“Over and over again I sail towards joy, which is never in the room with me, but always near me, across the way, like those rooms full of gayety one sees from the street, or the gayety in the street one sees from a window. Will I ever reach joy? It hides behind the turning merry-go-round of the traveling circus. As soon as I approach it, it is no longer joy. Joy is a foam, an illumination. I am poorer and hungrier for the want of it.” – Anais Nin, twentieth-century author.
Do you ever feel that way?
Ever struggle with resting in pure joy?
Wherein is the enjoyment of this seemingly evasive trait?
1. Joy is an already-attained gift.
When we accept Christ’s life in exchange for ours, He trades out our old nature for His. In Him, we have not only wisdom and righteousness (1 Corinthians 1:30), but everything that we need for all of life as well (2 Peter 1:3). Because we have Him, we now have a God-originated life (2 Peter 1:4).
Think of it. When you have the Son, you also have the qualities of His life. Qualities like love, joy and peace are embedded into who you now are (1 John 5:12; Galatians 5:22). A new spirit-dimension has been opened within you. Your prayer is not, “Give me joy,” but, “Teach me how to access the joy I already have in You.”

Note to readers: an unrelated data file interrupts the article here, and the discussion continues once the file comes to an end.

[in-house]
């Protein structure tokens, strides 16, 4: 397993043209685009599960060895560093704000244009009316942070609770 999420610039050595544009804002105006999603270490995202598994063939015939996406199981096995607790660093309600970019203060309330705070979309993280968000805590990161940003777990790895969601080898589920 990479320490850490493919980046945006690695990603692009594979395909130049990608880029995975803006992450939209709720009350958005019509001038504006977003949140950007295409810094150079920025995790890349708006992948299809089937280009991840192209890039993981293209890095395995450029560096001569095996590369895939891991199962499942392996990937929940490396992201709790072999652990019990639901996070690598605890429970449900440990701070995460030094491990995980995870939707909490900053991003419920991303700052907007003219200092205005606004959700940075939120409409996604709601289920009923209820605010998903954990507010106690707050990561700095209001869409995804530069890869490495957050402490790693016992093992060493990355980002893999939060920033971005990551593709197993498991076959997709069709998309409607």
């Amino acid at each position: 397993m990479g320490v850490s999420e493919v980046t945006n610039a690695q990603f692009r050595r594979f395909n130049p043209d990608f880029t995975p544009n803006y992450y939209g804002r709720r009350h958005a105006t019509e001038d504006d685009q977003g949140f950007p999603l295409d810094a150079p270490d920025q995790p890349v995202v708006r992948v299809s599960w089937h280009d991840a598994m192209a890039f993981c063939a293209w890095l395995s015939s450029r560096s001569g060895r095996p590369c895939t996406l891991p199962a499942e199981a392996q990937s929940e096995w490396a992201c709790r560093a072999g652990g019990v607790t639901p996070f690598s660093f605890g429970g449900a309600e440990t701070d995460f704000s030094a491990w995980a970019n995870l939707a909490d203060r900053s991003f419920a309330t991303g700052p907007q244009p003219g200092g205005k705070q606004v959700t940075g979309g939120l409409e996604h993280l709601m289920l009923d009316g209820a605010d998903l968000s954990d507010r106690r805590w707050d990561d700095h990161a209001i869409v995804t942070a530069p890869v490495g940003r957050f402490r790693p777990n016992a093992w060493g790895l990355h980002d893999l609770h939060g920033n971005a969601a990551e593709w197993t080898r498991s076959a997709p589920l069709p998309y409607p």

2. Joy is God-sourced, not self-sourced.
Jesus said, “These things I have spoken to you, that My joy may be in you and that your joy may be made full” (John 15:11). As I look this up in the original language, I find that the emphasis is upon God-originated joy, not upon situation-dependent joy.
We want joy for our benefit. We want joy becasue we personally want to feel better. But, spiritual joy isn’t about self. Spiritual joy emanates within the Life and is connected by a spiritual cord to the eternal. It’s an inside-out flow, not an outside-in dribble. It surges through us and spills out of us, without just pooling (and therefore stagnating) within.
Joy overflows when our purpose is bringing Him joy. Our motivation is His happiness, not our own (John 15:8). But for selfish people like we are, that requires a moment by moment choice. It’s no wonder we so often ask for joy and don’t receive it. After all, we ask just so that we can spend it on our own pleasures (James 4:3).
3. Sharing in what brings God joy will bring us joy as well.
The parable of the lost sheep, the lost coin, and the lost son all have the same theme: God loves His near Him (Luke 15). Whether it was the lamb caught in the brambles, the dusty penny under the bed or the son rotting in the pig-stye, each story tells of rejoicing. So, if you are His, no matter how scratched or filthy you feel, He is thrilled to have you close. Your homecoming is always His joy.
On a daily basis, this can include returning our wondering thoughts and emotions to Him. No matter what kind of “stinking thinking” we experience, He always welcomes return. May we share His joy today every time we bring a random thought or emotion back to His feet (2 Corinthians 10:5).
What about you? What has He taught You about joy?